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Report analyses how much US Ex-Im promotes US exports

A recent report carried out by Nottingham University investigates the impact of the Export-Import Bank of the United States (US Ex-Im) on US exports particularly in the wake of international competition from foreign national export credit agencies (ECAs). TXF's Max Thompson reveals the report's findings.

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Comments (2)

  • William Laraque
    William Laraque, US-International Trade Services 8 September 2016

    I think that this is a very significant analysis because it deals with bureaucratic illusion. Bureaucrats consistently justify their existence, functions and jobs by self-serving allusions to effectiveness and even efficiency. During the nearly four years that I spent at US Ex-Im, we helped dozens of SMEs to export by providing mostly export credit insurance. I was responsible for business development in New England. The river towns of New England and the Connecticut Valley are known as the birthplaces of the American Industrial Revolution and it did not surprise me that with a bit of help, the traditional Yankee ingenuity could be marshaled into export prowess. The Chicago office of Ex-Im was also noteworthy. It is where my former respected colleague led untold numbers of SMEs to export. As the Nottingham study notes, there is little public recognition in the US of the importance of exporting and even less of the role that government plays in stimulating exports. Today, US e-commerce platforms have taken the lead and have garnered a first-mover advantage in catalyzing exports by SMEs. It takes cataclysms to wake democracies up, to make the public in democratic societies aware of the inportance of exports and of scaling globally. Regrettably, it will take yet another economic disaster to focus the public attention on how to effectively globalize and to scale globally by selling to global markets. This awakening will never depend on bureaucrats. It will depend as it always has on business leaders who will show our political leaders the way. What the Nottingham study missed entirely is the role that quasi-governmental export credit insurers play in catalyzing exports. By teaching countless exporters and would be exporters how export credit insurance works, institutions like US Ex-Im created the dynamic whereby insurance agencies ate the global bank lunch and took over the task of enabling exports.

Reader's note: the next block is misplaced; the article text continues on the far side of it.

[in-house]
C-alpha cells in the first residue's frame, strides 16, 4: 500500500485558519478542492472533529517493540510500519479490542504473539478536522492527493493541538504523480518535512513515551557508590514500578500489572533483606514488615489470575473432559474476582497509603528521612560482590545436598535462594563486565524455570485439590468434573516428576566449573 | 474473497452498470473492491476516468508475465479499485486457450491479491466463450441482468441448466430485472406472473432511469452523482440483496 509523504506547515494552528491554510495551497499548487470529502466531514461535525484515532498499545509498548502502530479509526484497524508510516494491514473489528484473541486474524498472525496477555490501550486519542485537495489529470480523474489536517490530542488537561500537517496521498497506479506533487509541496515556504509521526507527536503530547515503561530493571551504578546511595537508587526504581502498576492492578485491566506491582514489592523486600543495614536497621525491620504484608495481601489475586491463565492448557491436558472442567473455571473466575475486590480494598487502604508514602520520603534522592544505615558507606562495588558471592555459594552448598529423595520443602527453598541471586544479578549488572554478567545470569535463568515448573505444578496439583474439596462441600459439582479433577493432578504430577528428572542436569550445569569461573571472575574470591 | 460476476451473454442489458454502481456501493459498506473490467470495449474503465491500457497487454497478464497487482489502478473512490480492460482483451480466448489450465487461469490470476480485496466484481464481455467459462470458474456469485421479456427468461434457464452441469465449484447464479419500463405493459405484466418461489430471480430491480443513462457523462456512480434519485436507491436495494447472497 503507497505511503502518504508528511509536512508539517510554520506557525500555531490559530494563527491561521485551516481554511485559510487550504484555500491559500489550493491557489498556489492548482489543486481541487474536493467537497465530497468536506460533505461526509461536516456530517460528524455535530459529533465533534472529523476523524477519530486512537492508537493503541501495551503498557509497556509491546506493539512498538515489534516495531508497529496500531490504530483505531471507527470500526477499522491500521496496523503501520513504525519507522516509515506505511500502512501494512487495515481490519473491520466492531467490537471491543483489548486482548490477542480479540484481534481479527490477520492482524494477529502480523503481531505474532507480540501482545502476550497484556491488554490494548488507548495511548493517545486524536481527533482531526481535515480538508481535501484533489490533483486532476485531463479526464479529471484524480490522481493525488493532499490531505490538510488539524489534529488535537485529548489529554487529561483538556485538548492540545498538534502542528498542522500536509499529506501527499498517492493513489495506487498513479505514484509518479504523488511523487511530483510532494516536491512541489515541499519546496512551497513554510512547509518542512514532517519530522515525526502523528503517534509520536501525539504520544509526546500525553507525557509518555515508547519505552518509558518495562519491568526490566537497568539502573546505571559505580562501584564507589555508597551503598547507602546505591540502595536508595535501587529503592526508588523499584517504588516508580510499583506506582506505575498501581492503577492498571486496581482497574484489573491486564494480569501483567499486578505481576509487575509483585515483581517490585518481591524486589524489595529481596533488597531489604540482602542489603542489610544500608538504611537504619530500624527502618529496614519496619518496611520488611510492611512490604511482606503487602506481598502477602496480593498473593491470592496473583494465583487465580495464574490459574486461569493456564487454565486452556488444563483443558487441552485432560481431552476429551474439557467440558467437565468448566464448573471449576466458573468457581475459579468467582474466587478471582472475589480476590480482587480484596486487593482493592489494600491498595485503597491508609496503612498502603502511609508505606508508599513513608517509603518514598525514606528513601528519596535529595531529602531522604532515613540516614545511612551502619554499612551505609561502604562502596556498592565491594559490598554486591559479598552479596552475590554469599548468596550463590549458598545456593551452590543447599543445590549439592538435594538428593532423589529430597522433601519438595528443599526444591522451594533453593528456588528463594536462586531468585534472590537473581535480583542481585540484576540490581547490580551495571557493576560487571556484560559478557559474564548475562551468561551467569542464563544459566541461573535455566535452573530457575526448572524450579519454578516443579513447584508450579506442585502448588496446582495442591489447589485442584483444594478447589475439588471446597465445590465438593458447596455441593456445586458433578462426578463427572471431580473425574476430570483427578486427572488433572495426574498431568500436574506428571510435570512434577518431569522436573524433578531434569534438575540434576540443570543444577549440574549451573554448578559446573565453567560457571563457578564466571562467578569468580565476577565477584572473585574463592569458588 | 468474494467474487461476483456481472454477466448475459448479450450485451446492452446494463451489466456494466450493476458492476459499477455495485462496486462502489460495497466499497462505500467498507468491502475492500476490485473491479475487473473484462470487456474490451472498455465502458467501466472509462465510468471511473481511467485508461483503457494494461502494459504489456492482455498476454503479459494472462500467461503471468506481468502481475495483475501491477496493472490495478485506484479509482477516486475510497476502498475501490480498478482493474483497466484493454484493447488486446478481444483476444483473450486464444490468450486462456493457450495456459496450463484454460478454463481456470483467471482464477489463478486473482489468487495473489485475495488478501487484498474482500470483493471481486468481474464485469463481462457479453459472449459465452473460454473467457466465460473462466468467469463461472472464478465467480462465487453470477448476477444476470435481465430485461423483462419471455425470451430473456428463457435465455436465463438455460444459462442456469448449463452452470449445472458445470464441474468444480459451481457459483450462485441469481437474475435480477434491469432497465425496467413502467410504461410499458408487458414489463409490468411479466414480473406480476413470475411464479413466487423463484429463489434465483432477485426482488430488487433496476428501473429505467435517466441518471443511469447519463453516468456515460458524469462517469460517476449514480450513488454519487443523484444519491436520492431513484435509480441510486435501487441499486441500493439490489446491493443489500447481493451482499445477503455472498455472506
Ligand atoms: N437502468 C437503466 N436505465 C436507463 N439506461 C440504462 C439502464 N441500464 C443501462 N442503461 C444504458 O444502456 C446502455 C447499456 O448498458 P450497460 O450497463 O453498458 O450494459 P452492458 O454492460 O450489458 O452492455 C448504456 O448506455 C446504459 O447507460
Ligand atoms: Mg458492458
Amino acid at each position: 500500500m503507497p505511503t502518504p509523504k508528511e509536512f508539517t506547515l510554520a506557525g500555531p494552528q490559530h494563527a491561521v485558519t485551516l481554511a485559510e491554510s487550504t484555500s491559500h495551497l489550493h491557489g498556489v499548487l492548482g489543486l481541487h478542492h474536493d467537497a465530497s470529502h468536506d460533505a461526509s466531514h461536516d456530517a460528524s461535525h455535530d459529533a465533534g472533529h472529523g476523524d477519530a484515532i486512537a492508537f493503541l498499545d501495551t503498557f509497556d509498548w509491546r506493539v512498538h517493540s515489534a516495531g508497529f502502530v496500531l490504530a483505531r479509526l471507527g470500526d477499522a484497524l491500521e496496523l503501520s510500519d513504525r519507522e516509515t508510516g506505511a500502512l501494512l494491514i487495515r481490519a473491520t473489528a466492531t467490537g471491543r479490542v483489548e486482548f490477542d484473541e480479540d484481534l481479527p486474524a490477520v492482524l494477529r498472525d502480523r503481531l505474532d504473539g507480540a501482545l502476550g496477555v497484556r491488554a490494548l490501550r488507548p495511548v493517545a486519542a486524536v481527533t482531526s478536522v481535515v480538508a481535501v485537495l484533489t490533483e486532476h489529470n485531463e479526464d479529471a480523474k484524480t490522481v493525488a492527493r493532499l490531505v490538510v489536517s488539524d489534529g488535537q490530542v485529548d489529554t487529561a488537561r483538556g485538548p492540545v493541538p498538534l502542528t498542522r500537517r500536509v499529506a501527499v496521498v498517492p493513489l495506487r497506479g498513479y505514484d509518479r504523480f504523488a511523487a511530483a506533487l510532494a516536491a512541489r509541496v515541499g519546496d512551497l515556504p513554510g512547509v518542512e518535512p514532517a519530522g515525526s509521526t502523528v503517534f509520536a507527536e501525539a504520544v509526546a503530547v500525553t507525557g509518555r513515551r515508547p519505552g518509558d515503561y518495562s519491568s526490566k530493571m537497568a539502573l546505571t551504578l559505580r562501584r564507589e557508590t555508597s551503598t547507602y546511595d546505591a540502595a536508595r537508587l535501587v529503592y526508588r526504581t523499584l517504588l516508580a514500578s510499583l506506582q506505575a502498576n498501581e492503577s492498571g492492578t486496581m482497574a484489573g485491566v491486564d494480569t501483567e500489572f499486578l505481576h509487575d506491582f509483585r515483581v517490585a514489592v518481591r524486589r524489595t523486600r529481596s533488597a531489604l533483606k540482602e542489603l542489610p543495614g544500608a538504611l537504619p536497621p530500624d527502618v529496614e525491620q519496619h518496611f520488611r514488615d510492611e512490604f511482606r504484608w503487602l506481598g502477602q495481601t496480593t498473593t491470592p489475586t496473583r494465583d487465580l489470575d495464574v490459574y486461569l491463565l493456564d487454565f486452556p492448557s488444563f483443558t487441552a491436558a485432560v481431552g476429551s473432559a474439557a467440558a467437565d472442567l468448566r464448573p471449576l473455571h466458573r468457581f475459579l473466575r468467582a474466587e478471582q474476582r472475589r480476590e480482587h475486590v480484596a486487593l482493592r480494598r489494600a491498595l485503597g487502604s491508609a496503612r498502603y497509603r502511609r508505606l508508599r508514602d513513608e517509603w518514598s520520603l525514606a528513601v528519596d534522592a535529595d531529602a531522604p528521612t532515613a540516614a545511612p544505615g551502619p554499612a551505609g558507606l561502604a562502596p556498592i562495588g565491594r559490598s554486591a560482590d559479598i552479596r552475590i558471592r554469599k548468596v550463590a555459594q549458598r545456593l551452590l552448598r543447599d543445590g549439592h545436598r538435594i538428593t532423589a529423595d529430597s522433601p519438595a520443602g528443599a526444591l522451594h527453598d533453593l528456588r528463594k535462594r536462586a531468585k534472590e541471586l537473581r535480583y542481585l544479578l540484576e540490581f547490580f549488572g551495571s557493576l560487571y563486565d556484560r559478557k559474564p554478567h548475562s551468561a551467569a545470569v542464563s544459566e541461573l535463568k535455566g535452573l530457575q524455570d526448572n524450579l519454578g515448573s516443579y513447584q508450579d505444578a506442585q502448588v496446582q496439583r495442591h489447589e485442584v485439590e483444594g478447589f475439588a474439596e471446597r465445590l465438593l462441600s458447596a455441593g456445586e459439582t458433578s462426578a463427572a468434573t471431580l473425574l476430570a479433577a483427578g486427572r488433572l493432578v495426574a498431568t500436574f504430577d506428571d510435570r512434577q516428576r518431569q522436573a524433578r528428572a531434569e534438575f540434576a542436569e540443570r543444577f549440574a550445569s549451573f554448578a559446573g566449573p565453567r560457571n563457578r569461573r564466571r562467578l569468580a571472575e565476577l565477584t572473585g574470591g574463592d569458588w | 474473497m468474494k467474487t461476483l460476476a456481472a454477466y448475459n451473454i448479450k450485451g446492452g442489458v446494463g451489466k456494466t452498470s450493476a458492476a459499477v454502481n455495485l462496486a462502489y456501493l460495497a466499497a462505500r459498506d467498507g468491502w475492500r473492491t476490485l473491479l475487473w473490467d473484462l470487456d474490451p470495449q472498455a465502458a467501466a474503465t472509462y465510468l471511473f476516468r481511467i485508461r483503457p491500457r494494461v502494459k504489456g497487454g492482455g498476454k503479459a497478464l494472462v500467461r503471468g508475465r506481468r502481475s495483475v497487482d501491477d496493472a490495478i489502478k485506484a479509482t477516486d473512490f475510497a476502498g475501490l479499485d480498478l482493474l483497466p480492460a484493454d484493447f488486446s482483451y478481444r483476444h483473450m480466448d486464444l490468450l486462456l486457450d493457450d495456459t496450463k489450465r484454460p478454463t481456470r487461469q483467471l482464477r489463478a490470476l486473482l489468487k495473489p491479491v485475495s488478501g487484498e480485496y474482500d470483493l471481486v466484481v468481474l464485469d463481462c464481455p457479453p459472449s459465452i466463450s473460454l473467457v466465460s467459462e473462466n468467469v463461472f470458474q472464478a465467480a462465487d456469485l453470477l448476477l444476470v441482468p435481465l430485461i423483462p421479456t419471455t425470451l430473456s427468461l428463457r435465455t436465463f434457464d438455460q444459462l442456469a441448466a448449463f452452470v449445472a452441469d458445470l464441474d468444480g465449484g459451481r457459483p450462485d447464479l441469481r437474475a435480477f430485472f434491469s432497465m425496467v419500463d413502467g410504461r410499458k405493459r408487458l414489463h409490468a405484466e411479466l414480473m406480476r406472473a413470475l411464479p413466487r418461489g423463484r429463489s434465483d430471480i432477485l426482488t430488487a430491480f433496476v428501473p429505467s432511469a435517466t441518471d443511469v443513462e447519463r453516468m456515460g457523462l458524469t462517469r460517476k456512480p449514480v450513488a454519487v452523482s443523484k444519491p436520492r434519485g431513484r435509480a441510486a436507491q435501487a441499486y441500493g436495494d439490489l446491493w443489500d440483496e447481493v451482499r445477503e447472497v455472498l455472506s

• William Laraque
    William Laraque, US-International Trade Services 8 September 2016

    I think that this is a very significant analysis because it deals with bureaucratic illusion. Bureaucrats consistently justify their existence, functions and jobs b

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